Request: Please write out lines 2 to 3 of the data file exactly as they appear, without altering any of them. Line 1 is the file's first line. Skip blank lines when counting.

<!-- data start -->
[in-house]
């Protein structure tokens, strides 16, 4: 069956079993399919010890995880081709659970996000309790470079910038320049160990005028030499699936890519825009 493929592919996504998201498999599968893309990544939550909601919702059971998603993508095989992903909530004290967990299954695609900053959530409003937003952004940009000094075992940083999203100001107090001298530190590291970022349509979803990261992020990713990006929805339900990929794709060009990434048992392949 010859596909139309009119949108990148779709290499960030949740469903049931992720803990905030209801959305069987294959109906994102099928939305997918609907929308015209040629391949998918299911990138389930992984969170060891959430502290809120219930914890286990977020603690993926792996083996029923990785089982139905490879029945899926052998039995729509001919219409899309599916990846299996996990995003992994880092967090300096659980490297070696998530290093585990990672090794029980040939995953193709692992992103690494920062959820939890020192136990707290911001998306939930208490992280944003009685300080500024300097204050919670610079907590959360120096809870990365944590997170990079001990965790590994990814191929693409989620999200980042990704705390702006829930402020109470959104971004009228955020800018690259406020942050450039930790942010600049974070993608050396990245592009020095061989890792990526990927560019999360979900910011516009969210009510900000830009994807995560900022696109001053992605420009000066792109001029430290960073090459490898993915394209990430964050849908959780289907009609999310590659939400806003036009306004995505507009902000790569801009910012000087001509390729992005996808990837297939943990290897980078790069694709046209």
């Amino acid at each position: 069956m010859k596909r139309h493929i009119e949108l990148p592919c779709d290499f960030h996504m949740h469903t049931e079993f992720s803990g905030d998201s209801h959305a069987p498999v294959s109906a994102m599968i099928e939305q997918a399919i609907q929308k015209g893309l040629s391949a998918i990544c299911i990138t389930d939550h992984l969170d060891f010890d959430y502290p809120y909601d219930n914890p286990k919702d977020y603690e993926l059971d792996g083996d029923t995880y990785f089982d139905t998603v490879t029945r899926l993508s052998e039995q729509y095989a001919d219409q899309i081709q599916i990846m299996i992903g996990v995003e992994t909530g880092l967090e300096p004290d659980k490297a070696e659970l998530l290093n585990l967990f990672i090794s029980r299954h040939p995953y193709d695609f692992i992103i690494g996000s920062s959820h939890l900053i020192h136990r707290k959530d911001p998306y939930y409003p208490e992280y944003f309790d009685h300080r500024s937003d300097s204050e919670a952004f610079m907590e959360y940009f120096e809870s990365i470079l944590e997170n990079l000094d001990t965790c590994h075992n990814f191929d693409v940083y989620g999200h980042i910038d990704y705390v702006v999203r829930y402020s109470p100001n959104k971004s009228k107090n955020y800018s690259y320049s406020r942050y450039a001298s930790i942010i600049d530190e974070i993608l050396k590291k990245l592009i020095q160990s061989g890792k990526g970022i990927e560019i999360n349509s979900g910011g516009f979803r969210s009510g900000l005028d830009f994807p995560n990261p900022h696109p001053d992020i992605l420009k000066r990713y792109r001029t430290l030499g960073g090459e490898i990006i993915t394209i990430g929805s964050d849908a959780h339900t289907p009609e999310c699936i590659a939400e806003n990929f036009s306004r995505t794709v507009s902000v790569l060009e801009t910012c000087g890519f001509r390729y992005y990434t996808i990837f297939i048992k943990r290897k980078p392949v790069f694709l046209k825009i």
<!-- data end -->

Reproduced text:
């Protein structure tokens, strides 16, 4: 069956079993399919010890995880081709659970996000309790470079910038320049160990005028030499699936890519825009 493929592919996504998201498999599968893309990544939550909601919702059971998603993508095989992903909530004290967990299954695609900053959530409003937003952004940009000094075992940083999203100001107090001298530190590291970022349509979803990261992020990713990006929805339900990929794709060009990434048992392949 010859596909139309009119949108990148779709290499960030949740469903049931992720803990905030209801959305069987294959109906994102099928939305997918609907929308015209040629391949998918299911990138389930992984969170060891959430502290809120219930914890286990977020603690993926792996083996029923990785089982139905490879029945899926052998039995729509001919219409899309599916990846299996996990995003992994880092967090300096659980490297070696998530290093585990990672090794029980040939995953193709692992992103690494920062959820939890020192136990707290911001998306939930208490992280944003009685300080500024300097204050919670610079907590959360120096809870990365944590997170990079001990965790590994990814191929693409989620999200980042990704705390702006829930402020109470959104971004009228955020800018690259406020942050450039930790942010600049974070993608050396990245592009020095061989890792990526990927560019999360979900910011516009969210009510900000830009994807995560900022696109001053992605420009000066792109001029430290960073090459490898993915394209990430964050849908959780289907009609999310590659939400806003036009306004995505507009902000790569801009910012000087001509390729992005996808990837297939943990290897980078790069694709046209």
């Amino acid at each position: 069956m010859k596909r139309h493929i009119e949108l990148p592919c779709d290499f960030h996504m949740h469903t049931e079993f992720s803990g905030d998201s209801h959305a069987p498999v294959s109906a994102m599968i099928e939305q997918a399919i609907q929308k015209g893309l040629s391949a998918i990544c299911i990138t389930d939550h992984l969170d060891f010890d959430y502290p809120y909601d219930n914890p286990k919702d977020y603690e993926l059971d792996g083996d029923t995880y990785f089982d139905t998603v490879t029945r899926l993508s052998e039995q729509y095989a001919d219409q899309i081709q599916i990846m299996i992903g996990v995003e992994t909530g880092l967090e300096p004290d659980k490297a070696e659970l998530l290093n585990l967990f990672i090794s029980r299954h040939p995953y193709d695609f692992i992103i690494g996000s920062s959820h939890l900053i020192h136990r707290k959530d911001p998306y939930y409003p208490e992280y944003f309790d009685h300080r500024s937003d300097s204050e919670a952004f610079m907590e959360y940009f120096e809870s990365i470079l944590e997170n990079l000094d001990t965790c590994h075992n990814f191929d693409v940083y989620g999200h980042i910038d990704y705390v702006v999203r829930y402020s109470p100001n959104k971004s009228k107090n955020y800018s690259y320049s406020r942050y450039a001298s930790i942010i600049d530190e974070i993608l050396k590291k990245l592009i020095q160990s061989g890792k990526g970022i990927e560019i999360n349509s979900g910011g516009f979803r969210s009510g900000l005028d830009f994807p995560n990261p900022h696109p001053d992020i992605l420009k000066r990713y792109r001029t430290l030499g960073g090459e490898i990006i993915t394209i990430g929805s964050d849908a959780h339900t289907p009609e999310c699936i590659a939400e806003n990929f036009s306004r995505t794709v507009s902000v790569l060009e801009t910012c000087g890519f001509r390729y992005y990434t996808i990837f297939i048992k943990r290897k980078p392949v790069f694709l046209k825009i």